There are times when telling the whole truth is simply cruel, as when a doctor can choose whether to tell a dying patient in clinical detail how his health will decay, I wrote 25 years ago in a column about how high-profile figures had been caught in a lie. “There’s great room for discretion, for knowing when not to speak,” Sissela Bok, the author of Lying: Moral Choice in Public and Private Life (Vintage Books, 1989) told me back then.
But how honest should you be when someone asks you for their opinion on something on which they’ve been working hard and about which they are clearly quite proud? If a friend or colleague has, for example, been working on a cover letter for a job, a letter to the editor of a publication, a grant proposal, an opinion column, a book, or other similar efforts and he, she or they asks you for your feedback, how honest should you be?
Presumably, if the person is asking you for feedback they want your feedback so they can make whatever they are working on as strong and clear as it can possibly be. There are times, however, where some people asking for feedback simply want confirmation of the brilliance of their existing effort. In the latter case, the result of offering constructive criticism may result in a bit of a rift between the asker and the respondent.
I get asked regularly to review work for people. When it’s work done by a student for class, the expectation is that they will receive as many constructive comments as I can muster and I try to deliver. But often it’s a friend or colleague. I have no way of knowing at the outset if they are simply looking for confirmation of their brilliant effort or if they truly want comments that I believe might make what they’ve done stronger. (A hint of the latter is often when the request to me is prefaced by a comment like: “All of my friends love this. What do you think?”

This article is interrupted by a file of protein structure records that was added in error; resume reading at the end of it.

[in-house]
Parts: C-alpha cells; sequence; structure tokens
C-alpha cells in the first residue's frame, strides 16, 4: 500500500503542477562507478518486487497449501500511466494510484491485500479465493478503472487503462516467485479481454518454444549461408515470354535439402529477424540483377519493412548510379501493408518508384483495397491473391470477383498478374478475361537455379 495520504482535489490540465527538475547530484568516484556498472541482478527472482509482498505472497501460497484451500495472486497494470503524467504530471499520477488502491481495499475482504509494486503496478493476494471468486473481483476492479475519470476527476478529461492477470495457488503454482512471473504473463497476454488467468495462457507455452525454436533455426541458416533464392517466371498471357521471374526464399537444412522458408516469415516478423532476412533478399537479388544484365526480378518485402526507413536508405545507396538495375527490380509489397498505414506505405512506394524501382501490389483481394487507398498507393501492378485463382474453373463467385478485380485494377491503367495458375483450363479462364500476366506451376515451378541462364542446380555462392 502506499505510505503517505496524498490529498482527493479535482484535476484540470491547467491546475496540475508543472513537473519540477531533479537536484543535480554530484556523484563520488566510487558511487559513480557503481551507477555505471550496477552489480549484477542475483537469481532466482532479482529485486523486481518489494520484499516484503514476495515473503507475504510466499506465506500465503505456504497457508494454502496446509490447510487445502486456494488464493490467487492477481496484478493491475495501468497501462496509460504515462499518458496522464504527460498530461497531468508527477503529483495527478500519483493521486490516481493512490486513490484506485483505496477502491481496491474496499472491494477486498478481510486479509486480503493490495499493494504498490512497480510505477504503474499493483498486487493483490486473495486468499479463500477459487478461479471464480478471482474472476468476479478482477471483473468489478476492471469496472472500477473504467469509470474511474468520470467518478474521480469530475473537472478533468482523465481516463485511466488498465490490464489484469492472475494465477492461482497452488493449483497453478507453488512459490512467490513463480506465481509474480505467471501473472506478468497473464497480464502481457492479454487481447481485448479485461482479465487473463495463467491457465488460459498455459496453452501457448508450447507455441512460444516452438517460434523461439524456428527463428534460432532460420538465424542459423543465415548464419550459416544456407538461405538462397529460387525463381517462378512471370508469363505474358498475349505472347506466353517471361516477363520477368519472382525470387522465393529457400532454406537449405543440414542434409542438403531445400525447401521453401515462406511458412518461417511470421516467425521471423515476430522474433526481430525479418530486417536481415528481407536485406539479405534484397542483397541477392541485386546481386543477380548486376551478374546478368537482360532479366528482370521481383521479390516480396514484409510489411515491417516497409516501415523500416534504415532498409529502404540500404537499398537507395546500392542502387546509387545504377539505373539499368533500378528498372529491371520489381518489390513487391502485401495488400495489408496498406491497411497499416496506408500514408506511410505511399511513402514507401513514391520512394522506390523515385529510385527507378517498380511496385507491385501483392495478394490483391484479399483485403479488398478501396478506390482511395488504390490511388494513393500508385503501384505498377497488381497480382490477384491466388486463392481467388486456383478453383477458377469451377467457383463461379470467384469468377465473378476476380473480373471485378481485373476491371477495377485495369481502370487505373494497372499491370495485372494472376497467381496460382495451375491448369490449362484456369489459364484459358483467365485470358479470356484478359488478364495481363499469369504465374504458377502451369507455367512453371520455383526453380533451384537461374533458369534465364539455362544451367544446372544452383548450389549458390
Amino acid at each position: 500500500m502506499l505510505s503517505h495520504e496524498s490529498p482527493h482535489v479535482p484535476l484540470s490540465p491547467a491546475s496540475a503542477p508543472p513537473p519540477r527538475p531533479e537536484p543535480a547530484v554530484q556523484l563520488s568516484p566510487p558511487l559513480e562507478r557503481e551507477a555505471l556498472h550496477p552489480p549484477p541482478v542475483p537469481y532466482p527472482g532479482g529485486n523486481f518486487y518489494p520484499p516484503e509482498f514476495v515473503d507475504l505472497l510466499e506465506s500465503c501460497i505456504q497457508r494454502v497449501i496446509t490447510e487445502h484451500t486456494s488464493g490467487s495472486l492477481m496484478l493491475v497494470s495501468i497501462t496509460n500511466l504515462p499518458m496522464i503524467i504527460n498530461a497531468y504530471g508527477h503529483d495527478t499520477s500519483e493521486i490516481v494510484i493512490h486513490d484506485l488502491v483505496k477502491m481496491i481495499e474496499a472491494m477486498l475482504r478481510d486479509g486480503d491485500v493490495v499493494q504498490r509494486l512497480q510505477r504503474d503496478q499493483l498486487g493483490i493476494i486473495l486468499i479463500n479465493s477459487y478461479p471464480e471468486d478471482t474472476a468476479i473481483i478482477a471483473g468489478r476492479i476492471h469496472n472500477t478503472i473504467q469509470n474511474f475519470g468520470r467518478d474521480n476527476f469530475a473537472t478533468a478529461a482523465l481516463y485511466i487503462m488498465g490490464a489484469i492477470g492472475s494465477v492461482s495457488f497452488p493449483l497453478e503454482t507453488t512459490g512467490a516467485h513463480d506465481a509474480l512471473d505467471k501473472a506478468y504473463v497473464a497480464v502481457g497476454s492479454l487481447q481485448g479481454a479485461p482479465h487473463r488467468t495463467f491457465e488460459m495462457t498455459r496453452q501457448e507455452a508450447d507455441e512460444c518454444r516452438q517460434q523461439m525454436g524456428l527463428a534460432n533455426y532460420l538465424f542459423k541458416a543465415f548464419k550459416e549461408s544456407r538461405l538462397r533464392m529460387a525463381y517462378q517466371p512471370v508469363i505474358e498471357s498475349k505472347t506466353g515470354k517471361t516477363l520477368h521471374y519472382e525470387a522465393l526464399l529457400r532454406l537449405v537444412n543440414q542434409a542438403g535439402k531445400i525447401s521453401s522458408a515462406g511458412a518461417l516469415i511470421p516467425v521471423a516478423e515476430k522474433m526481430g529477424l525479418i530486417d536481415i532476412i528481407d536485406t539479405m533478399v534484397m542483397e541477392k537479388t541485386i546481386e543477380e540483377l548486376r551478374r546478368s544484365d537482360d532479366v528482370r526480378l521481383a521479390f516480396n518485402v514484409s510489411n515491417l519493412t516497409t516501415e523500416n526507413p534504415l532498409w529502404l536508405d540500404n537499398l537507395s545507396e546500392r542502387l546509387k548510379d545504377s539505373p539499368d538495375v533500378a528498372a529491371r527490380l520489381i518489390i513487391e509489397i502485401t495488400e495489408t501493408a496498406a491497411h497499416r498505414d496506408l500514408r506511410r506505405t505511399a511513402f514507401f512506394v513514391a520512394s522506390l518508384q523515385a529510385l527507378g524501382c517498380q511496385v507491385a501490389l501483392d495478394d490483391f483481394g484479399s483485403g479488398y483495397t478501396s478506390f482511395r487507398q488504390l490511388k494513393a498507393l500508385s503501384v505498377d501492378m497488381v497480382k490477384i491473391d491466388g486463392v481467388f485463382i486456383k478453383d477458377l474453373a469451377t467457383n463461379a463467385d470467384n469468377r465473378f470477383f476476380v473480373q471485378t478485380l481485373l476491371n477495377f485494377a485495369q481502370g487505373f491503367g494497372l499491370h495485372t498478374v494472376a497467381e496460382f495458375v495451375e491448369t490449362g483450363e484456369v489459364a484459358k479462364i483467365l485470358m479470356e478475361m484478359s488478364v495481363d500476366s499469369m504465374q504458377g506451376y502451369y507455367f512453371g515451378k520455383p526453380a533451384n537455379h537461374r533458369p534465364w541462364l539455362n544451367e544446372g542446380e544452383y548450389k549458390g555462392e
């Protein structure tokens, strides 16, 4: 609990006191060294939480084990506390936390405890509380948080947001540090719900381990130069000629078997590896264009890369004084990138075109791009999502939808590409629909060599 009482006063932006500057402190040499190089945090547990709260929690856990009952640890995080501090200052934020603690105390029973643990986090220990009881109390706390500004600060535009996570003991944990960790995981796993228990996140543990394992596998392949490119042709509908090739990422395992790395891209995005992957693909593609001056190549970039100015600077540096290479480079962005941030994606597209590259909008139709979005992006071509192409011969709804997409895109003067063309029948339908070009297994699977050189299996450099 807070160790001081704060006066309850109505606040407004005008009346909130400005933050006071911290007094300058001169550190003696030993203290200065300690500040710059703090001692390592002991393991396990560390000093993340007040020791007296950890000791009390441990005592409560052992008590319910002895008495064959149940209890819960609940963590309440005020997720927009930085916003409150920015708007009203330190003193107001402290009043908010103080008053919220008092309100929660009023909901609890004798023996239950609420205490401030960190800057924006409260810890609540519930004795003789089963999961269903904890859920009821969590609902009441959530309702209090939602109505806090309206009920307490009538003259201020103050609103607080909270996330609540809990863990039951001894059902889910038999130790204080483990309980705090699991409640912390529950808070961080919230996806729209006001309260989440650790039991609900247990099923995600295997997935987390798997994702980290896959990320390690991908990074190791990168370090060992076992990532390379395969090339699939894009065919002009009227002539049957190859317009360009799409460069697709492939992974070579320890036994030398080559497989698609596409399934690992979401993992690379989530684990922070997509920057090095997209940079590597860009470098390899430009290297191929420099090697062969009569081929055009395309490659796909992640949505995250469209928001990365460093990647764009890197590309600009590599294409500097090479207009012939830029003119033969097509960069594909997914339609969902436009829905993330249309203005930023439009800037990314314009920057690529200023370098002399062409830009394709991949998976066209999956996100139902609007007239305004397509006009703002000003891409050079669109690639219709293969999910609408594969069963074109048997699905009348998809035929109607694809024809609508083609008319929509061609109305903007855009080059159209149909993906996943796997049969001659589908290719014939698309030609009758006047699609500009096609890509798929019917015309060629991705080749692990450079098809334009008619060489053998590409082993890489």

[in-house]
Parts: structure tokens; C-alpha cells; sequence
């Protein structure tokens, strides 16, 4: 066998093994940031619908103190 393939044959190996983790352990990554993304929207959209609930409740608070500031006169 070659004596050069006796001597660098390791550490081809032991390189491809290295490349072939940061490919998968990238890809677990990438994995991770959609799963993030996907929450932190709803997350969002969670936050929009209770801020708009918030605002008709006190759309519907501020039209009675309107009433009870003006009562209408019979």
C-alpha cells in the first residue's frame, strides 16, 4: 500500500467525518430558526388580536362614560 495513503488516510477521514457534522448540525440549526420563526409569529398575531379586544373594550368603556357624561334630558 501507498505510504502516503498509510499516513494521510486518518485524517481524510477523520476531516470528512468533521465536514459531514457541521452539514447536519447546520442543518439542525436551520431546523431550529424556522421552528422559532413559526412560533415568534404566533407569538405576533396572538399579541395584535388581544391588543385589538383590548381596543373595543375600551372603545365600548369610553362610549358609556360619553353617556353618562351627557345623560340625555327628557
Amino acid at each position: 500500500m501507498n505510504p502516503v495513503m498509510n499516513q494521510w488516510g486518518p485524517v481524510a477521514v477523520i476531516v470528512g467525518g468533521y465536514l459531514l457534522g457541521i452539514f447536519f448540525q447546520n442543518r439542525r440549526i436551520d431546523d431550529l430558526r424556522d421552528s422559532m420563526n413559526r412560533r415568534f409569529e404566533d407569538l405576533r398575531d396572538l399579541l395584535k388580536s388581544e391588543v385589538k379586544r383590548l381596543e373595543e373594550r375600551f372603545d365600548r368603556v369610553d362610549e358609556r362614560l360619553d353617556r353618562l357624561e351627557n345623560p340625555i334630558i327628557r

What’s the right thing to do in such situations?
For those asking for feedback: If you really don’t want feedback and might resent any feedback you receive, the right thing is not to bother asking. It would be better if you truly thought that feedback might improve what you’ve done, recognizing that you don’t have to take all or any of the suggestions someone offers. But if you are incapable of accepting feedback and really only want a sign off on your existing brilliance, don’t waste the other person’s time.
For those giving feedback: The right thing is to be honest, but to be clear and specific in your comments. Stay focused on the work itself and how it might be improved rather than judging the person because he doesn’t know how to use a reflexive pronoun correctly. Whatever the project is, it’s good to remember that it’s the other person’s work, not yours. In giving feedback, your role is to try to assist them in making their work as strong and clear as it can be.
For readers of my column: I continue to appreciate the feedback some of you regularly send, often about how I might do better. I will continue to try.
Jeffrey L. Seglin, author of "The Simple Art of Business Etiquette: How to Rise to the Top by Playing Nice," is a senior lecturer in public policy, emeritus, at Harvard's Kennedy School. He is also the administrator of www.jeffreyseglin.com, a blog focused on ethical issues.
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